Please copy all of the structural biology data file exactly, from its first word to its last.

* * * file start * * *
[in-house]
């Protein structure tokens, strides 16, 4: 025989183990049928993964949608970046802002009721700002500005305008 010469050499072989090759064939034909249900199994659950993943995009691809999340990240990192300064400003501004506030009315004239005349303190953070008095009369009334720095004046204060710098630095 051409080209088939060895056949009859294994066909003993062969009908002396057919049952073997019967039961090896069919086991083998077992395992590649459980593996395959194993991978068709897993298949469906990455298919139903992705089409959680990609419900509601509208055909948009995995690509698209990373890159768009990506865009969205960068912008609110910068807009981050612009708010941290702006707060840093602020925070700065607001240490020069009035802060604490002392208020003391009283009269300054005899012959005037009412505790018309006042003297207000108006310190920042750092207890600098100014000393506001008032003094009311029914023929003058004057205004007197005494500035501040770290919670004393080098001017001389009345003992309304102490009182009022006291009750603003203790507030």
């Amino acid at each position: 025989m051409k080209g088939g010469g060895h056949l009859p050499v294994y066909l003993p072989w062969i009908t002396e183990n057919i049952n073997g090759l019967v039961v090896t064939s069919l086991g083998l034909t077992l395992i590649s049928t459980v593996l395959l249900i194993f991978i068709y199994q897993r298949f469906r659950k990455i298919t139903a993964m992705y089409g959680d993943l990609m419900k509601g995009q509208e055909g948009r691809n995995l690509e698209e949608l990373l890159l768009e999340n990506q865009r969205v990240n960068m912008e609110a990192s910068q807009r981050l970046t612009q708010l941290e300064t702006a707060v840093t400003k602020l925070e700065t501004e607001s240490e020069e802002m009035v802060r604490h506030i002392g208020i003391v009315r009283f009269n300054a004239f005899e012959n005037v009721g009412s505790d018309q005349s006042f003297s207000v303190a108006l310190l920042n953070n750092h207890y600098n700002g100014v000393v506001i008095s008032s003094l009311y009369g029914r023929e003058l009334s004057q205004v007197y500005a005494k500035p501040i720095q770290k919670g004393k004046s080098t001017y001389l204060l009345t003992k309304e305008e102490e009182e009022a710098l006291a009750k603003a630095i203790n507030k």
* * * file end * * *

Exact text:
[in-house]
């Protein structure tokens, strides 16, 4: 025989183990049928993964949608970046802002009721700002500005305008 010469050499072989090759064939034909249900199994659950993943995009691809999340990240990192300064400003501004506030009315004239005349303190953070008095009369009334720095004046204060710098630095 051409080209088939060895056949009859294994066909003993062969009908002396057919049952073997019967039961090896069919086991083998077992395992590649459980593996395959194993991978068709897993298949469906990455298919139903992705089409959680990609419900509601509208055909948009995995690509698209990373890159768009990506865009969205960068912008609110910068807009981050612009708010941290702006707060840093602020925070700065607001240490020069009035802060604490002392208020003391009283009269300054005899012959005037009412505790018309006042003297207000108006310190920042750092207890600098100014000393506001008032003094009311029914023929003058004057205004007197005494500035501040770290919670004393080098001017001389009345003992309304102490009182009022006291009750603003203790507030």
């Amino acid at each position: 025989m051409k080209g088939g010469g060895h056949l009859p050499v294994y066909l003993p072989w062969i009908t002396e183990n057919i049952n073997g090759l019967v039961v090896t064939s069919l086991g083998l034909t077992l395992i590649s049928t459980v593996l395959l249900i194993f991978i068709y199994q897993r298949f469906r659950k990455i298919t139903a993964m992705y089409g959680d993943l990609m419900k509601g995009q509208e055909g948009r691809n995995l690509e698209e949608l990373l890159l768009e999340n990506q865009r969205v990240n960068m912008e609110a990192s910068q807009r981050l970046t612009q708010l941290e300064t702006a707060v840093t400003k602020l925070e700065t501004e607001s240490e020069e802002m009035v802060r604490h506030i002392g208020i003391v009315r009283f009269n300054a004239f005899e012959n005037v009721g009412s505790d018309q005349s006042f003297s207000v303190a108006l310190l920042n953070n750092h207890y600098n700002g100014v000393v506001i008095s008032s003094l009311y009369g029914r023929e003058l009334s004057q205004v007197y500005a005494k500035p501040i720095q770290k919670g004393k004046s080098t001017y001389l204060l009345t003992k309304e305008e102490e009182e009022a710098l006291a009750k603003a630095i203790n507030k």